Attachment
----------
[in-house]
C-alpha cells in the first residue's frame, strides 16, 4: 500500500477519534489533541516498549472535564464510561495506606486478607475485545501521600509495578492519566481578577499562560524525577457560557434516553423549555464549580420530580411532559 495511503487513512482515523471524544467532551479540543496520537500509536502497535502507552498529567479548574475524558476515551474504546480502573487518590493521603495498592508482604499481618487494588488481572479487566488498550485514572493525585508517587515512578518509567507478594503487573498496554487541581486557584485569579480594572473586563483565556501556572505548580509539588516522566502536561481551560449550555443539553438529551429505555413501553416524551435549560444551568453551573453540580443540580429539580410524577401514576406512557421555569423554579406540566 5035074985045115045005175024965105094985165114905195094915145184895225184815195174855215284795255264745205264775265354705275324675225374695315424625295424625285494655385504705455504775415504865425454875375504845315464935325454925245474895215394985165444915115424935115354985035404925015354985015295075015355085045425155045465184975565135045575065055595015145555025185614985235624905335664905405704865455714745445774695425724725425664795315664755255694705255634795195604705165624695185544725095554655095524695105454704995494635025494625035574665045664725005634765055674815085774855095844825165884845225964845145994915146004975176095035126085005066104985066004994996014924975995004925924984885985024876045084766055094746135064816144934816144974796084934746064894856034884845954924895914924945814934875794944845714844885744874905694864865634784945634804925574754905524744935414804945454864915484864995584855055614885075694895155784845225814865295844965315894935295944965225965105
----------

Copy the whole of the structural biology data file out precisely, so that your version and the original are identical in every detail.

[in-house]
C-alpha cells in the first residue's frame, strides 16, 4: 500500500477519534489533541516498549472535564464510561495506606486478607475485545501521600509495578492519566481578577499562560524525577457560557434516553423549555464549580420530580411532559 495511503487513512482515523471524544467532551479540543496520537500509536502497535502507552498529567479548574475524558476515551474504546480502573487518590493521603495498592508482604499481618487494588488481572479487566488498550485514572493525585508517587515512578518509567507478594503487573498496554487541581486557584485569579480594572473586563483565556501556572505548580509539588516522566502536561481551560449550555443539553438529551429505555413501553416524551435549560444551568453551573453540580443540580429539580410524577401514576406512557421555569423554579406540566 5035074985045115045005175024965105094985165114905195094915145184895225184815195174855215284795255264745205264775265354705275324675225374695315424625295424625285494655385504705455504775415504865425454875375504845315464935325454925245474895215394985165444915115424935115354985035404925015354985015295075015355085045425155045465184975565135045575065055595015145555025185614985235624905335664905405704865455714745445774695425724725425664795315664755255694705255634795195604705165624695185544725095554655095524695105454704995494635025494625035574665045664725005634765055674815085774855095844825165884845225964845145994915146004975176095035126085005066104985066004994996014924975995004925924984885985024876045084766055094746135064816144934816144974796084934746064894856034884845954924895914924945814934875794944845714844885744874905694864865634784945634804925574754905524744935414804945454864915484864995584855055614885075694895155784845225814865295844965315894935295944965225965105